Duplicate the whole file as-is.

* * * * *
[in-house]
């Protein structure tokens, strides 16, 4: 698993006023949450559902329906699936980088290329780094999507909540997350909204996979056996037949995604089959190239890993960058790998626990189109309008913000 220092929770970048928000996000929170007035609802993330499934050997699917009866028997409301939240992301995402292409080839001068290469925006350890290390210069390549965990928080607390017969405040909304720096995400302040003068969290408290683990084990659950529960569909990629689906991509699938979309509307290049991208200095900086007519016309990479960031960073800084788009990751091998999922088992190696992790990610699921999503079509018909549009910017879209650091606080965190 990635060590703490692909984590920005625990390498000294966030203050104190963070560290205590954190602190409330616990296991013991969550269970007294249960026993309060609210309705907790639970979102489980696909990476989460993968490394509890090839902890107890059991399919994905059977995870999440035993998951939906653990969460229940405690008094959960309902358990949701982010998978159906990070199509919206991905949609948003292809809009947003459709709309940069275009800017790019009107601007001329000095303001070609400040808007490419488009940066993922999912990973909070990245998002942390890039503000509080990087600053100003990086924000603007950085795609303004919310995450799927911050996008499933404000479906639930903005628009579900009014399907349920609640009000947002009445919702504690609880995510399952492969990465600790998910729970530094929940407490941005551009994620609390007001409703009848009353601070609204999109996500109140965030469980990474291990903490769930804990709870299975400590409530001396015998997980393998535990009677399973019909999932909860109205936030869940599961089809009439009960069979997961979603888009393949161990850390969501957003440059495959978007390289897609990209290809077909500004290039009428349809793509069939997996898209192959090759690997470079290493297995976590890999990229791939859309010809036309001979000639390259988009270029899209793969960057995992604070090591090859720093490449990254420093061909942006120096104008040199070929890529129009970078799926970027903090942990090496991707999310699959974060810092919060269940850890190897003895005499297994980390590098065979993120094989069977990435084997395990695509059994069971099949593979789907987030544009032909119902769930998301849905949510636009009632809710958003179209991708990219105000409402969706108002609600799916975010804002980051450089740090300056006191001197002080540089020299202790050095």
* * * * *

[in-house]
């Protein structure tokens, strides 16, 4: 698993006023949450559902329906699936980088290329780094999507909540997350909204996979056996037949995604089959190239890993960058790998626990189109309008913000 220092929770970048928000996000929170007035609802993330499934050997699917009866028997409301939240992301995402292409080839001068290469925006350890290390210069390549965990928080607390017969405040909304720096995400302040003068969290408290683990084990659950529960569909990629689906991509699938979309509307290049991208200095900086007519016309990479960031960073800084788009990751091998999922088992190696992790990610699921999503079509018909549009910017879209650091606080965190 990635060590703490692909984590920005625990390498000294966030203050104190963070560290205590954190602190409330616990296991013991969550269970007294249960026993309060609210309705907790639970979102489980696909990476989460993968490394509890090839902890107890059991399919994905059977995870999440035993998951939906653990969460229940405690008094959960309902358990949701982010998978159906990070199509919206991905949609948003292809809009947003459709709309940069275009800017790019009107601007001329000095303001070609400040808007490419488009940066993922999912990973909070990245998002942390890039503000509080990087600053100003990086924000603007950085795609303004919310995450799927911050996008499933404000479906639930903005628009579900009014399907349920609640009000947002009445919702504690609880995510399952492969990465600790998910729970530094929940407490941005551009994620609390007001409703009848009353601070609204999109996500109140965030469980990474291990903490769930804990709870299975400590409530001396015998997980393998535990009677399973019909999932909860109205936030869940599961089809009439009960069979997961979603888009393949161990850390969501957003440059495959978007390289897609990209290809077909500004290039009428349809793509069939997996898209192959090759690997470079290493297995976590890999990229791939859309010809036309001979000639390259988009270029899209793969960057995992604070090591090859720093490449990254420093061909942006120096104008040199070929890529129009970078799926970027903090942990090496991707999310699959974060810092919060269940850890190897003895005499297994980390590098065979993120094989069977990435084997395990695509059994069971099949593979789907987030544009032909119902769930998301849905949510636009009632809710958003179209991708990219105000409402969706108002609600799916975010804002980051450089740090300056006191001197002080540089020299202790050095």